Wednesday, January 6, 2010

Welcome to Our World

Many of you are probably frantically finishing up grant proposals that are due at the NSF this week. Yet, across the river in Bethesda, some changes in the NIH grant proposal length limit are causing a stir. Beginning with the February 5th deadline, the page limit will drop from 25 to 12...and it appears many grant-writers are a little unhappy. This week's Nature News has a little blurb talking about the new format and the reaction it's getting. The featured quote in that piece says, "In the past I would have easily put in at least ten figures. That's impossible now." I bet that all of you trimming references, adjusting line spacing, and resizing figures for your 15-page NSF proposal are salivating at even the thought of having room for 10 figures. Nevertheless, some folks are fine with the new short format, with the expectation that it will force greater clarity. Needless to say, reviewers are also likely to be relieved by the changes. Having recently served on an NIH study section (which in not done confidentially, as it is at NSF), I can say that being faced with a stack of 100-page proposals, with 25 pages of narrative on the project, was a little exhausting. But not nearly as exhausting as writing one myself. Good luck getting those in, everybody.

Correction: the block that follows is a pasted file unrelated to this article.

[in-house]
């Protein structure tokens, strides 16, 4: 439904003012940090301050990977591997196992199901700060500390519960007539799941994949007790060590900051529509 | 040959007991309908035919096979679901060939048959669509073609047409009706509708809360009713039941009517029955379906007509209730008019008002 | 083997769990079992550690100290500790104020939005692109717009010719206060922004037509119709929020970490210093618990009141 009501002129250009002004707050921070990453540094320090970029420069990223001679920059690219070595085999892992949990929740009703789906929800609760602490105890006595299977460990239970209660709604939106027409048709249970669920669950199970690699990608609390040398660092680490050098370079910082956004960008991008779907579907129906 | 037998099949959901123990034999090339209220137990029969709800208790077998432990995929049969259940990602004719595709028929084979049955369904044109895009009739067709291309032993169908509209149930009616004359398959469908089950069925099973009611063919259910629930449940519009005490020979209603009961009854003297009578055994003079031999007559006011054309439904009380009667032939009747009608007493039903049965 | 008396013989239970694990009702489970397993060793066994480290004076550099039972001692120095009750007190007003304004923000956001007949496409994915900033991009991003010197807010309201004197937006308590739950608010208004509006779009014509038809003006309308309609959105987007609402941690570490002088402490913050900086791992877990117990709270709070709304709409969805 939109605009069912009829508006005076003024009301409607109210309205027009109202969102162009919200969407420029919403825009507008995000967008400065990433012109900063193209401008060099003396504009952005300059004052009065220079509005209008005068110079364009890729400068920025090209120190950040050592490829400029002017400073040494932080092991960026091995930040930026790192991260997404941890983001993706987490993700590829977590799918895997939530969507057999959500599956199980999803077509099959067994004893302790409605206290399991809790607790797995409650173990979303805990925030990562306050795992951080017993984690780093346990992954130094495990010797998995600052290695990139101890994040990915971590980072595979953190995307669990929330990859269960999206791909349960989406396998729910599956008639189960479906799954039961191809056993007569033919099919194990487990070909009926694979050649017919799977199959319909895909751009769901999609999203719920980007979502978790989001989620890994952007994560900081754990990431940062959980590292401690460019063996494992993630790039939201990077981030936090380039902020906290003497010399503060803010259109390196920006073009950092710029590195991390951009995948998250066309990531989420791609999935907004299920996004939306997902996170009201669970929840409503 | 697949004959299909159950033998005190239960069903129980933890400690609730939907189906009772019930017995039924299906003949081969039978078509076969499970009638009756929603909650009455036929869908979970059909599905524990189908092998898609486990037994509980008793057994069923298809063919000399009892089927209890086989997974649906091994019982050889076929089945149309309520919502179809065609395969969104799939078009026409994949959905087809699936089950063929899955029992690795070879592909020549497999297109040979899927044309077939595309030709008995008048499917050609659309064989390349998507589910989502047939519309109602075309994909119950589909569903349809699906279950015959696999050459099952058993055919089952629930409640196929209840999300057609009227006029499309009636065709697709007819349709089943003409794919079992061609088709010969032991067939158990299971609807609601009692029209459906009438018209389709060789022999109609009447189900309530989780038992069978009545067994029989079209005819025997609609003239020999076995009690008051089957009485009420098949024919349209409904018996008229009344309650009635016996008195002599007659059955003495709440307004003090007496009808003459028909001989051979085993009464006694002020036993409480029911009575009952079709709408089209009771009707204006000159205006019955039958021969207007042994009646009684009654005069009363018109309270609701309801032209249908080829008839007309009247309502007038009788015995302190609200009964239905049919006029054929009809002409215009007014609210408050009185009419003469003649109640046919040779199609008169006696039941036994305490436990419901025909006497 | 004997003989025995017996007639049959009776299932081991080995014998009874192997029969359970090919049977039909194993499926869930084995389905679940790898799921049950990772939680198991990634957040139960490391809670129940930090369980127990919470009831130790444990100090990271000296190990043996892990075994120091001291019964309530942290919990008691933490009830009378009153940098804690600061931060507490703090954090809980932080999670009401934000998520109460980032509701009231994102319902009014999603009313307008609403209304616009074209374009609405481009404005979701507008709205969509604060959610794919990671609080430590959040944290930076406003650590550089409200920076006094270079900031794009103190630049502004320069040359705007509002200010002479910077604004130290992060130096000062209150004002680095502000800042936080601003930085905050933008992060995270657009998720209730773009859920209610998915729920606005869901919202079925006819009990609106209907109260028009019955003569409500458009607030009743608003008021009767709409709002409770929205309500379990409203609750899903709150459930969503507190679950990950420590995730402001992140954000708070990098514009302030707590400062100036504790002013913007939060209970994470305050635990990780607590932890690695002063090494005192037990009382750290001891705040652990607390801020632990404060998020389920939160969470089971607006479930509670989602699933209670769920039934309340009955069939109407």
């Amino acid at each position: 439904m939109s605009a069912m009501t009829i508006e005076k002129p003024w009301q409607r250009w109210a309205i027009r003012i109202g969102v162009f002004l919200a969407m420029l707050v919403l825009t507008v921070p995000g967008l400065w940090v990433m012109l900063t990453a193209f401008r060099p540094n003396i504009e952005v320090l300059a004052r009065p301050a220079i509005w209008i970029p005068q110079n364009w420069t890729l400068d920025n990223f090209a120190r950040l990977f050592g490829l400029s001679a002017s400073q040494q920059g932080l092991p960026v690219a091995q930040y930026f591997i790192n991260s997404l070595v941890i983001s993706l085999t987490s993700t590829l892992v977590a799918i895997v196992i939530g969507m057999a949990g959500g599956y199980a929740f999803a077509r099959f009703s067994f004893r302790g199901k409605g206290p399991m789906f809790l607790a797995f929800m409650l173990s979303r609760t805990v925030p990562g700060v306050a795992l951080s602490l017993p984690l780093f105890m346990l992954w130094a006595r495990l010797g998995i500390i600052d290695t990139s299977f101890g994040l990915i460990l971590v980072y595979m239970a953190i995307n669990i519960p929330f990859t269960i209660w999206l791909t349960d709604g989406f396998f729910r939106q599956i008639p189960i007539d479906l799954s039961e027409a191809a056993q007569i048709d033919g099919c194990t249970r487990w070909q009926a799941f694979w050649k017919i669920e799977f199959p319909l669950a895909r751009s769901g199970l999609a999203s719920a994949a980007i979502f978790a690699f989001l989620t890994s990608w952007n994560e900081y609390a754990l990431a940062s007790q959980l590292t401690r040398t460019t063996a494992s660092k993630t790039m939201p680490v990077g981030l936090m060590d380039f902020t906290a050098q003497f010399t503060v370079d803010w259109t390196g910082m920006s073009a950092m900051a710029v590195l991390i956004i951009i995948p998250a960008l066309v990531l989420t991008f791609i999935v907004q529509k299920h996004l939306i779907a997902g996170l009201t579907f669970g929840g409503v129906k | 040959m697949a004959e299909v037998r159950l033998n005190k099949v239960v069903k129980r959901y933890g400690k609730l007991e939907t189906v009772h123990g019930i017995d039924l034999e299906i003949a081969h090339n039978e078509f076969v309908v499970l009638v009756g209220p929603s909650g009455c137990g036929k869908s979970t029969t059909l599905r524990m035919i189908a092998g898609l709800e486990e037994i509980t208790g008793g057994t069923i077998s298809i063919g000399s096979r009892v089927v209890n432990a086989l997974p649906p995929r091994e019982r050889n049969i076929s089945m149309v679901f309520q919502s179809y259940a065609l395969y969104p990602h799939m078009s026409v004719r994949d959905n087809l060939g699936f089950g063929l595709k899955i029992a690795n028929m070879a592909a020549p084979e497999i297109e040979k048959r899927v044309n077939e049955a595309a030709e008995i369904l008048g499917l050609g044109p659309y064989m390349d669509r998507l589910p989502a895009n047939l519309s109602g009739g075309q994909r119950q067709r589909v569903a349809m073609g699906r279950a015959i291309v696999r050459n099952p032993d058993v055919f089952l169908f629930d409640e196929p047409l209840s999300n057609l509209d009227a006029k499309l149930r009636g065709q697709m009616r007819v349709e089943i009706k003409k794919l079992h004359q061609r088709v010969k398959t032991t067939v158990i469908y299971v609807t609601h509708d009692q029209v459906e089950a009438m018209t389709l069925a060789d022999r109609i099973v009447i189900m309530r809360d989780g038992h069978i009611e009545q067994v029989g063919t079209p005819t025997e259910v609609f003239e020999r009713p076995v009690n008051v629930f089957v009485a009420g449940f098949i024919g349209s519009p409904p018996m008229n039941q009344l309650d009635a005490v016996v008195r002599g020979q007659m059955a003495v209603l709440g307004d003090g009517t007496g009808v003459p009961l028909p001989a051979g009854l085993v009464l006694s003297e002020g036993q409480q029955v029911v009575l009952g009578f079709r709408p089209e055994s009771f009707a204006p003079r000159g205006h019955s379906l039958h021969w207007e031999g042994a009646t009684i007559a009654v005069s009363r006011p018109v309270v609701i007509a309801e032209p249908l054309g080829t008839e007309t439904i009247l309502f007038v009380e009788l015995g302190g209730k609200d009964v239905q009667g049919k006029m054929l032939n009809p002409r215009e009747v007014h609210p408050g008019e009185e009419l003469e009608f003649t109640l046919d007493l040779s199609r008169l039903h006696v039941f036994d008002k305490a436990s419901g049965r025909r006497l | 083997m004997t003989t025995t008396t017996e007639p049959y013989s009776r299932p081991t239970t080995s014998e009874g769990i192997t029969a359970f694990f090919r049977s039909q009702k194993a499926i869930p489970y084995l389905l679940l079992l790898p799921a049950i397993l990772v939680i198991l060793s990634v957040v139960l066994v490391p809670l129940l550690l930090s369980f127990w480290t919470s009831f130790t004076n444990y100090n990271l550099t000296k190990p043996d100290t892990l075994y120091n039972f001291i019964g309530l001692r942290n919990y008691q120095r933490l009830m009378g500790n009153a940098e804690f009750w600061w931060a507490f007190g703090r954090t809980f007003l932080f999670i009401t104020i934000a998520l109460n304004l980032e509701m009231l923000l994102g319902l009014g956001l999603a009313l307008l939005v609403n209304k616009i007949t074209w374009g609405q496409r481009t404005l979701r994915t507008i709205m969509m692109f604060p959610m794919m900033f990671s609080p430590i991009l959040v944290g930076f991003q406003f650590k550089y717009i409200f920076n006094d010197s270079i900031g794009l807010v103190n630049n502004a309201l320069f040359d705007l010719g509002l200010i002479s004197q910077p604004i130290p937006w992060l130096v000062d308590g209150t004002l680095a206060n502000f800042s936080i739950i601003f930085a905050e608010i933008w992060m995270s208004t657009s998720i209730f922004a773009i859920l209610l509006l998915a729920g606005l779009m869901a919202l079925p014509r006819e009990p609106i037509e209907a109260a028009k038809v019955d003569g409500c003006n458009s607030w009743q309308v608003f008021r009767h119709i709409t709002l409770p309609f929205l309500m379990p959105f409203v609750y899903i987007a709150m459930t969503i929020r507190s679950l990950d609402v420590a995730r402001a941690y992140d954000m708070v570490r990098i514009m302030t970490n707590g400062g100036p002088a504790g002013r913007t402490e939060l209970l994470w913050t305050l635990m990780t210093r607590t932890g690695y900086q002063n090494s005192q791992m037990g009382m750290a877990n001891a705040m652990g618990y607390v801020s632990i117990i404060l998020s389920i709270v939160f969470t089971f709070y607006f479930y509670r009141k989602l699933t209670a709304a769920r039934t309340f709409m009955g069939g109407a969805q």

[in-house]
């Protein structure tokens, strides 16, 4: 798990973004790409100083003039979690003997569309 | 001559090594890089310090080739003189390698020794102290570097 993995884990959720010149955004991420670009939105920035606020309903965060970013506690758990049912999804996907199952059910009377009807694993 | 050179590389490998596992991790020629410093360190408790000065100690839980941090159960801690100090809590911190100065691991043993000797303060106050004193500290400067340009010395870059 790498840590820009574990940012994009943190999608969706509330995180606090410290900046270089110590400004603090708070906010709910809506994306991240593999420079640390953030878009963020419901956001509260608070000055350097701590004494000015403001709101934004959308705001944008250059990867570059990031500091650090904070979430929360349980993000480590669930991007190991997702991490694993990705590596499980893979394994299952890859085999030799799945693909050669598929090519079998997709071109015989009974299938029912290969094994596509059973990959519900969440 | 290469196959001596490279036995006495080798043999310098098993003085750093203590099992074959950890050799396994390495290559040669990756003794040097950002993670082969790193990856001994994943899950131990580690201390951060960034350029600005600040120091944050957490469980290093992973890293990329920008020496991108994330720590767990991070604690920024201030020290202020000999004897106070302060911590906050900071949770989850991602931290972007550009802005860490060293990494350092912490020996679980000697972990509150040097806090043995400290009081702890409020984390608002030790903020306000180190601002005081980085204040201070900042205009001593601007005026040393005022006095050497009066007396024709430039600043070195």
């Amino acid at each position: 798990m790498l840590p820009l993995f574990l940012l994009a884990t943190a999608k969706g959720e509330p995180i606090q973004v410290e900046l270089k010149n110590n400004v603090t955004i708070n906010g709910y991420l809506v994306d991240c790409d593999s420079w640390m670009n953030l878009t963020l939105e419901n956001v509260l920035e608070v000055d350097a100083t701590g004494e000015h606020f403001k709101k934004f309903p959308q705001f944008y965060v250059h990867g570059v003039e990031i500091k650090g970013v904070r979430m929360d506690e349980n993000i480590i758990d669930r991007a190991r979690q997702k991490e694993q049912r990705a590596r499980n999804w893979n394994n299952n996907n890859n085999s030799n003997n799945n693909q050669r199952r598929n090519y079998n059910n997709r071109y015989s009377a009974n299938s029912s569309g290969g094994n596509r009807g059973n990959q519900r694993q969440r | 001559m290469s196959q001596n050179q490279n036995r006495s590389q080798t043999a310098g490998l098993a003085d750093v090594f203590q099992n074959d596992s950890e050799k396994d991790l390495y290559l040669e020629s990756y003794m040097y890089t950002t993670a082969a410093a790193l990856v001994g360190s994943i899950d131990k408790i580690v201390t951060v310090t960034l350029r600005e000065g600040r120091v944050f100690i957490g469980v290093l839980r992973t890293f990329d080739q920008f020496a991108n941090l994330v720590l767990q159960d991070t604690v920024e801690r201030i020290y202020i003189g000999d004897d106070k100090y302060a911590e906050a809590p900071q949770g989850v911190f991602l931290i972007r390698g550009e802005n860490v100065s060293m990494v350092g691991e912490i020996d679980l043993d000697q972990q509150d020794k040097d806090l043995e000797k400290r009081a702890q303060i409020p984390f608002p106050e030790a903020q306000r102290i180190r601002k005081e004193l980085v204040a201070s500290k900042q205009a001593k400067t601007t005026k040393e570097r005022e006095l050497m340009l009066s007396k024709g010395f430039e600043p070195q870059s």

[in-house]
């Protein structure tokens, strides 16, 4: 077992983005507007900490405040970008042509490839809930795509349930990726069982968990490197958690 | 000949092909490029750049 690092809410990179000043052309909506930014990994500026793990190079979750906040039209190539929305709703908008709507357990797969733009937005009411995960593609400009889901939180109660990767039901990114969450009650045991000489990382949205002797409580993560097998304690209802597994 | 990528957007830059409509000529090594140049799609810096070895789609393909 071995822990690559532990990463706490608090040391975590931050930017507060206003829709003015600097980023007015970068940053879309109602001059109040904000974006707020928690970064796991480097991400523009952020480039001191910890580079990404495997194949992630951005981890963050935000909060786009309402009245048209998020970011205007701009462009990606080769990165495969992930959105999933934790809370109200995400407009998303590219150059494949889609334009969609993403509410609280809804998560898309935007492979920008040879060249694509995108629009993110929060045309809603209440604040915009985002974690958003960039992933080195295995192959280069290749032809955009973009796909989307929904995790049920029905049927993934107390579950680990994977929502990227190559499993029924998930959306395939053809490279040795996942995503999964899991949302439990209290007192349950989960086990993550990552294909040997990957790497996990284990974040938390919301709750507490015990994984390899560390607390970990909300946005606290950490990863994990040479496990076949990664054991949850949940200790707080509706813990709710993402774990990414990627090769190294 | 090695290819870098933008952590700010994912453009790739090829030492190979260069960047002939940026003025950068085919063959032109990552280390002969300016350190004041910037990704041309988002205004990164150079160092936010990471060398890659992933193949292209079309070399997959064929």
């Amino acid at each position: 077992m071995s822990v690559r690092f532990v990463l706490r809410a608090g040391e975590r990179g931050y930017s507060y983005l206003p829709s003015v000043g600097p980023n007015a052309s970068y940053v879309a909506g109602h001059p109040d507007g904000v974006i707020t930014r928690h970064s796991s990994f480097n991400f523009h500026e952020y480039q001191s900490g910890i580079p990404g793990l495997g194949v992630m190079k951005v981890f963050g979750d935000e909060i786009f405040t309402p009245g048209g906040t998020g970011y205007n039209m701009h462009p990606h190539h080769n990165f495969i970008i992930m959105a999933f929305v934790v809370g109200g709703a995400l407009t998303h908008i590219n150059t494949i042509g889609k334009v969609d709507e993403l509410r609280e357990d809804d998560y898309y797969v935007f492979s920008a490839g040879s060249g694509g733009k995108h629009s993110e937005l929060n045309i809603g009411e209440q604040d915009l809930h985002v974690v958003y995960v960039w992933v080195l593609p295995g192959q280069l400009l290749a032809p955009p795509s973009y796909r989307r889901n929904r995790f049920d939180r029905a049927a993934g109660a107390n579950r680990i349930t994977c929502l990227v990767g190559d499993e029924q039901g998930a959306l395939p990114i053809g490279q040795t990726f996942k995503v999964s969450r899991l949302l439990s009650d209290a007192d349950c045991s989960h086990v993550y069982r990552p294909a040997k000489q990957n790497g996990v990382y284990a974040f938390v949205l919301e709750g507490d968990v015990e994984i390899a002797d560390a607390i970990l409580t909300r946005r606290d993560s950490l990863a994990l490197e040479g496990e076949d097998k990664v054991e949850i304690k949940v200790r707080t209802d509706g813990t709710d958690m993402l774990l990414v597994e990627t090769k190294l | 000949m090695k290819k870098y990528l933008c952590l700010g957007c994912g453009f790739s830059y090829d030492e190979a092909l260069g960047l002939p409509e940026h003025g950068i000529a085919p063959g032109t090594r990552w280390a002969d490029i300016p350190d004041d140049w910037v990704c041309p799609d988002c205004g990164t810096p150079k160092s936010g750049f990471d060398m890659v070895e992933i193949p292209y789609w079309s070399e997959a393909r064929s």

Glor said...

Twenty five pages is ridiculously long, I think the shorter format is a good idea. As much as I hate trying to cram three years of research into fifteen pages, I think this is necessary for the sake of the review process.

Susan Perkins said...

True. When you serve on an NIH study section, you don't have to review nearly as many as when on an NSF panel...but the length was a bit of a drag.